Tag Archive for estrogen

Fit And Fifty

Starting around age 50, women face a whole new range of health issues, including menopause. The aging process speeds up around age 50, especially since women’s bodies are producing less estrogen. Some people believe that exercise can’t help you once you reach a certain age, but that’s not true. A consistent walking program can help menopausal women in many ways, according to Alice Lesch Kelly, a writer for Walking magazine. Here are a few:

  • A loss of heart-protecting estrogen causes cardiovascular risk to rise, but walking – which raises HDL (good cholesterol) and lowers LDL (bad cholesterol) as well as blood pressure – offsets some of that risk.
  • The beta-endorphins that our brain releases during exercise can lessen mood swings.
  • Loss of estrogen can bring on insomnia, but exercise can improve both quality and quantity of sleep.

Menopausal women are also at risk for osteoarthritis and osteoporosis. About 20 million Americans suffer from osteoarthritis, a painful disease that causes joint cartilage to degenerate. It mainly affects the hands, feet, knees and hips. A 1997 study funded by the National Institute on Aging found that people with moderately severe osteoarthritis of the knee who exercise in moderation have less pain than those who lead sedentary lifestyles.

About 28 million Americans (80% of them women) have osteoporosis, a loss of bone that can lead to fractures. Estrogen (the glue that keeps calcium and other minerals in the bones) protects our bones before menopause, but after menopause those minerals leak out, leaving bones brittle and porous. According to Dr. Warren A. Katz, chief of rheumatology at the University of Pennsylvania Health System Presbyterian Medicine Center, brisk walking is an ideal exercise. It can be done anywhere, requires no special equipment (except for a good pair of walking shoes), and carries minimal risk of injury. If walking is too difficult or painful, workouts on a stationary exercise cycle are a good alternative. The full benefits come from a regular schedule – at least 15 to 20 minutes of walking or cycling three to four days per week. If you haven’t been active for years, start at whatever level is comfortable for you. Five-minute walks are fine at first, but try to increase the length by one minute every other time you exercise, until you reach the optimal level.

Lifting weights or using strength-training machines every three days also strengthen bone. Strength-training is a slow process, so start at a low level and build up gradually over several months. As muscles strengthen, gradually add more weight. It is important to follow a program designed by your doctor or physical therapist. If you join a fitness facility, be sure you ask a certified trainer to show you proper techniques and form. Stiffness the morning after exercise is normal, but if you’re in pain, your joints are swollen, or you’re limping, stop the program until you are recovered, and cut your weights and repetitions by 25-50%. If bone, joint or muscle pain is severe, call your doctor.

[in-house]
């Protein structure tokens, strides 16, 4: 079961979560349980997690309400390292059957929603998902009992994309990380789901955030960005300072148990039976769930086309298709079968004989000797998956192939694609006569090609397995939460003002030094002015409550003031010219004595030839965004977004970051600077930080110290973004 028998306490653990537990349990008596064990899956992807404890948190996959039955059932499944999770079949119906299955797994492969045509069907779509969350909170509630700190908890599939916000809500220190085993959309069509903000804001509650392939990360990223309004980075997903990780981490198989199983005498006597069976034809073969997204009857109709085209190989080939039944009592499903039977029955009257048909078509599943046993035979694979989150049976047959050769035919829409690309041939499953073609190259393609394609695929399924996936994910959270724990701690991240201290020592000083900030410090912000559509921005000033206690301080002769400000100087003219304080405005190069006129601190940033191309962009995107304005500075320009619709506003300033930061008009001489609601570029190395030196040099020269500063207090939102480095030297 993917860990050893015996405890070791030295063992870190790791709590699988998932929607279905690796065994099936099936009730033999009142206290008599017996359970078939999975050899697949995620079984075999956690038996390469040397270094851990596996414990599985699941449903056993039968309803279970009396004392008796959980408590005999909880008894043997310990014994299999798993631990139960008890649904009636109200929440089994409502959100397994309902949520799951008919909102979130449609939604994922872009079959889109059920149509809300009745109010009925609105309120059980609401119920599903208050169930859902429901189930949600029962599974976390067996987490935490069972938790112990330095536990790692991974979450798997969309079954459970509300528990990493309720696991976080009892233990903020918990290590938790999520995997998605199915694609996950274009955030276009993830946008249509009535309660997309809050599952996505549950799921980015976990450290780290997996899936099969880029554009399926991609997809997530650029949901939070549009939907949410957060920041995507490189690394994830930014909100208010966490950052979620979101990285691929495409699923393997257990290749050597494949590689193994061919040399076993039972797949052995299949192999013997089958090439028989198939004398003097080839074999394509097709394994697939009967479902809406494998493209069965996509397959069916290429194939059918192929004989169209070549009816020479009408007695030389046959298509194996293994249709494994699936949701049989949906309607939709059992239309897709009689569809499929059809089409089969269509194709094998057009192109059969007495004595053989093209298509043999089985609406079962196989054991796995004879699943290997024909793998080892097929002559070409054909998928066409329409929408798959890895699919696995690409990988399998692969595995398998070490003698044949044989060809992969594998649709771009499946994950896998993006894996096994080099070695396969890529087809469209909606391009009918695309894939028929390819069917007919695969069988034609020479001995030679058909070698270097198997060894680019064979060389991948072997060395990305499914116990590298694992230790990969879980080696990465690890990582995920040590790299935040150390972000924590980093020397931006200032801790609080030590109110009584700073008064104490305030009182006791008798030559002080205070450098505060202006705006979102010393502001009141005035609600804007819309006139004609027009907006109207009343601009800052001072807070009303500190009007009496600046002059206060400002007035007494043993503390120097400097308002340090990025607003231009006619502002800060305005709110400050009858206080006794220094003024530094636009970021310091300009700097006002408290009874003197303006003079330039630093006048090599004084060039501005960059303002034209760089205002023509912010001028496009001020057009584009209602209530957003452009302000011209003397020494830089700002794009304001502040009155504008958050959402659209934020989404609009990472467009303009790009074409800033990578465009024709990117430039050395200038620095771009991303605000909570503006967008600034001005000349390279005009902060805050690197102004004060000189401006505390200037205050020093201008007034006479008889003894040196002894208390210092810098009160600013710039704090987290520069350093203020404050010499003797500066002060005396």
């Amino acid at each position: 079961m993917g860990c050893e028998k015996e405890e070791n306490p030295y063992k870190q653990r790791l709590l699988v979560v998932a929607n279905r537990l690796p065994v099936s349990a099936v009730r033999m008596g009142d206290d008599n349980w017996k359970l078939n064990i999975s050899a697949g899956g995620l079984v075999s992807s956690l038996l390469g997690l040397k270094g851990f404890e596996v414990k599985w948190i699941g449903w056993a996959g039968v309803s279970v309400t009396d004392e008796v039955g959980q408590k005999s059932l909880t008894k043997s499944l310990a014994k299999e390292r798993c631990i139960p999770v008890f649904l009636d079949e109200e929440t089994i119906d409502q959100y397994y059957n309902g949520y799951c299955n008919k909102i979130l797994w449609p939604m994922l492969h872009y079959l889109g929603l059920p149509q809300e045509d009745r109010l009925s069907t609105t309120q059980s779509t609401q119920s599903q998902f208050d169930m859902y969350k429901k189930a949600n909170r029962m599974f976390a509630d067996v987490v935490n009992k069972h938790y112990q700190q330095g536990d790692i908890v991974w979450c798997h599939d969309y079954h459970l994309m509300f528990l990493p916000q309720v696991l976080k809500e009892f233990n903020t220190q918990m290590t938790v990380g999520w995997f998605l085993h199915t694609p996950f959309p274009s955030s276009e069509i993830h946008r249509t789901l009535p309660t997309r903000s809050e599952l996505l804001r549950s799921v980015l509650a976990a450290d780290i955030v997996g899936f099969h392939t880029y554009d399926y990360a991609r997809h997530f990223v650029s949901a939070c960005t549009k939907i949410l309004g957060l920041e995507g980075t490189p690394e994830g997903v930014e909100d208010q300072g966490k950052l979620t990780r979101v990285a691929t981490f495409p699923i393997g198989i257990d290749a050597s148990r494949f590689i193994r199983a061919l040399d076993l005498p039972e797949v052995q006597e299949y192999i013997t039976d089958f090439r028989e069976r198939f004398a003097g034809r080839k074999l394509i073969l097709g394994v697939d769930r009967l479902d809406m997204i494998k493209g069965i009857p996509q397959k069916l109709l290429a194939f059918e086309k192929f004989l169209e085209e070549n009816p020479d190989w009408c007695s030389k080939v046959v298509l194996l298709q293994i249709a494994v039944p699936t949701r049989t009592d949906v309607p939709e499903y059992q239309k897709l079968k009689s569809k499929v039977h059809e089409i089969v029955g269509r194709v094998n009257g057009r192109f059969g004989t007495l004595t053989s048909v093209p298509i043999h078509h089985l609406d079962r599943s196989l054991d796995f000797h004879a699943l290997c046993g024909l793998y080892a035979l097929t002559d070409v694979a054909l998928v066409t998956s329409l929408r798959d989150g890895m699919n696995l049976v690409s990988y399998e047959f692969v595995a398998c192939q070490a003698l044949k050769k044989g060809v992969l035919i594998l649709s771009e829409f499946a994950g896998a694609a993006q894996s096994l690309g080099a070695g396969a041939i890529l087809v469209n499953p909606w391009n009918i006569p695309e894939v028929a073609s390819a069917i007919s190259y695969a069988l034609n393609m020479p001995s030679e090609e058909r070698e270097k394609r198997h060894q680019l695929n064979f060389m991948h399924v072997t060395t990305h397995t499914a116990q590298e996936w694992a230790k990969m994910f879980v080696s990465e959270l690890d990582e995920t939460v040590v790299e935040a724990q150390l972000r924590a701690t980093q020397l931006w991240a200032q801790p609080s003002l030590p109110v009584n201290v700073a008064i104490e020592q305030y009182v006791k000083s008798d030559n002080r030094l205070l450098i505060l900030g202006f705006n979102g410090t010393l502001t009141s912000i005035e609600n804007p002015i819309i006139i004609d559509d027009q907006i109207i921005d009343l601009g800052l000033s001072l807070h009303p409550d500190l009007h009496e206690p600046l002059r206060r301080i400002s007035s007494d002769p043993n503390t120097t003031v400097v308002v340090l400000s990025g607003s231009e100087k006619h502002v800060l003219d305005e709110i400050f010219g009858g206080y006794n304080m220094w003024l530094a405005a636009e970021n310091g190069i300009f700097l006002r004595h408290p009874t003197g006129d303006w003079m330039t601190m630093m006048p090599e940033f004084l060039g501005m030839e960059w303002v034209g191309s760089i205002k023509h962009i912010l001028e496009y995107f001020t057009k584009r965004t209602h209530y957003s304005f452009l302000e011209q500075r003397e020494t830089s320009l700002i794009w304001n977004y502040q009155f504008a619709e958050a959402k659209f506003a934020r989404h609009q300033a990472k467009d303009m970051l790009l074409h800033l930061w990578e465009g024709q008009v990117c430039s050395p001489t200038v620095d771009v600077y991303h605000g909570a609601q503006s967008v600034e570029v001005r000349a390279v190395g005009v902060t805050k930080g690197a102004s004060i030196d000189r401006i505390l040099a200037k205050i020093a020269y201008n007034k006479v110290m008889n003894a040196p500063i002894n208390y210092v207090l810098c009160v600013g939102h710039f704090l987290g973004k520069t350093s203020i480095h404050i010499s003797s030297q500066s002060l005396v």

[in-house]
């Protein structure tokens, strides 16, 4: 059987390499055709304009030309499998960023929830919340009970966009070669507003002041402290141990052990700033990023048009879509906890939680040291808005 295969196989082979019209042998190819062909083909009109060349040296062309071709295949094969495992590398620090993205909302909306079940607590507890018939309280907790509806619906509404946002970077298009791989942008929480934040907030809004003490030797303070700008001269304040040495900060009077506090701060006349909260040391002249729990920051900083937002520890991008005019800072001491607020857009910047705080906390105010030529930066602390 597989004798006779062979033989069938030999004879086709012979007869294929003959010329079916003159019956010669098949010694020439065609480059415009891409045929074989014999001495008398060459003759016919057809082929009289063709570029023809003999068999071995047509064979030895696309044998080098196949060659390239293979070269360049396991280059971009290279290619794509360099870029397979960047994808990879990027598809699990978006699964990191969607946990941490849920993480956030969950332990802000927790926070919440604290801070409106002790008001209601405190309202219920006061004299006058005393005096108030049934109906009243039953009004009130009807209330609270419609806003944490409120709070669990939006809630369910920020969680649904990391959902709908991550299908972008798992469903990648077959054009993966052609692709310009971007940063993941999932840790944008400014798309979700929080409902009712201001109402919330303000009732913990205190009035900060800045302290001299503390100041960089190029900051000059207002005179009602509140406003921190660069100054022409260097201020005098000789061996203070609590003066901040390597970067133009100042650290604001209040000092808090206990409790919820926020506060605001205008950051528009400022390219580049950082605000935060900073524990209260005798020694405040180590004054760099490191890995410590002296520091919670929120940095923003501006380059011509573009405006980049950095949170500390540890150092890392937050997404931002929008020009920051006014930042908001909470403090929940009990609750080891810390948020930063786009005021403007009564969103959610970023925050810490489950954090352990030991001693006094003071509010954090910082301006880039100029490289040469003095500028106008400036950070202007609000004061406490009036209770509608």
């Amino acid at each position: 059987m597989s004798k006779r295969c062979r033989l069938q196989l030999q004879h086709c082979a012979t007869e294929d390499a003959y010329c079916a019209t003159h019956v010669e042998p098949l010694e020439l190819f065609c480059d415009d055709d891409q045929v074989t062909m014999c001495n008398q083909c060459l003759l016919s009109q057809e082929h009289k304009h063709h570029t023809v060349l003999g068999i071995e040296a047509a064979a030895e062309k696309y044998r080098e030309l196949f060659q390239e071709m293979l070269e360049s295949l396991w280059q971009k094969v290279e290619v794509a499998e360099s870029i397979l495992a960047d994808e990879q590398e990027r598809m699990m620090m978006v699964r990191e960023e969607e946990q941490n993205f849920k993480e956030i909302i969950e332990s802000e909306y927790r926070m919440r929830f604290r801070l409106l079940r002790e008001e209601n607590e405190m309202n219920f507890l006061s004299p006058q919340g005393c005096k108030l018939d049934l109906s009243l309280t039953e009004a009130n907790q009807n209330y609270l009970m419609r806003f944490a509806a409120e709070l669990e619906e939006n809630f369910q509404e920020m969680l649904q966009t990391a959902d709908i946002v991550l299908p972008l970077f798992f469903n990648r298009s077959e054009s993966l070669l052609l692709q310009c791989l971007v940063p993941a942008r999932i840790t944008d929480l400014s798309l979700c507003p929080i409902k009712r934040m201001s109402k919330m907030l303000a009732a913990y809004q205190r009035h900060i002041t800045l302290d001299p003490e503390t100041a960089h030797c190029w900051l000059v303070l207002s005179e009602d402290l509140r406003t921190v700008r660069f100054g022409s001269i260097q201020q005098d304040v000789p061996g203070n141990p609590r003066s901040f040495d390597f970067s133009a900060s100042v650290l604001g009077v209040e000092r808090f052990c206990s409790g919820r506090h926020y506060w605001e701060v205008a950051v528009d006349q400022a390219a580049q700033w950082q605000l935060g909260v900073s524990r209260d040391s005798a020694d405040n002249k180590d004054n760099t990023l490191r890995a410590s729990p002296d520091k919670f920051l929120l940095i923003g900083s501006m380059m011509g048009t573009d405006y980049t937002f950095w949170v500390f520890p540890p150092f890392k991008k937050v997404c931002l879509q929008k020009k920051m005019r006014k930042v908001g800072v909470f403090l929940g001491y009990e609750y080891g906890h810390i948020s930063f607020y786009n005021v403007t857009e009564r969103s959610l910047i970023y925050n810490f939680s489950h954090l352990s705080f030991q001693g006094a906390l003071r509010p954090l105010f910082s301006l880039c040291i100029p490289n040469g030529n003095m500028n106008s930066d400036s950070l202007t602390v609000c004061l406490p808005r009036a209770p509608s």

Some benefits of muscular strength and endurance are not only being able to lift objects, but your own body weight as well. With lower body training, you will have improved ability to rise from chairs and the bed; be able to walk without a cane or less reliance on a cane; have increased ability to perform daily tasks; have improved walking speed, and better posture. Also, improved leg strength is an important part of maintaining balance and preventing falls. Balance is found to decrease with age and is one of the reasons elderly people have so many falls. Exercise and activity have been found to improve balance.

You can’t stop menopause, but you can lessen the risks that come with it by staying active.

Exercise will improve the quality of your life, as well as lengthen it.

Exploring Early Puberty

Last month’s article looked at the scientific method at work in two cases, one of which questioned the methodology of a 1997 study concluding that girls are going through puberty at earlier ages than previously. Now comes the report of another study, partially based on the 1997 one, that produced unexpected results.

Dr. Fred Kadlubar of the U.S. Food and Drug Administration’s National Center for Toxicological Research thought that genetics might play a part in the declining age of puberty in girls. When he heard about a study exploring the possibility that environmental pollutants might be to blame, he asked to collaborate. His hypothesis was that a gene controlling the levels of the female hormone estrogen would be responsible for the onset of early puberty.

To his surprise, Kadlubar reported in March at the annual meeting of the American Association for Cancer Research, he found that a gene that produces a liver enzyme responsible for lowering the body’s level of the male hormone testosterone was responsible. Girls who have the gene break down testosterone as a rate faster than usual. As the testosterone level falls, the level of estrogen relative to testosterone rises.

The beginning of breast development is considered the first sign of puberty. Girls usually begin breast development about a year before they have their first period. The average age of puberty is about 12 for African American girls and 13 for whites.

The earlier girls mature sexually, the longer they will be exposed to estrogen over their lifetimes. Since prolonged exposure to estrogen is associated with an increased risk of developing breast cancer, the presence of this gene could help predict which women have a higher than average chance of developing the disease.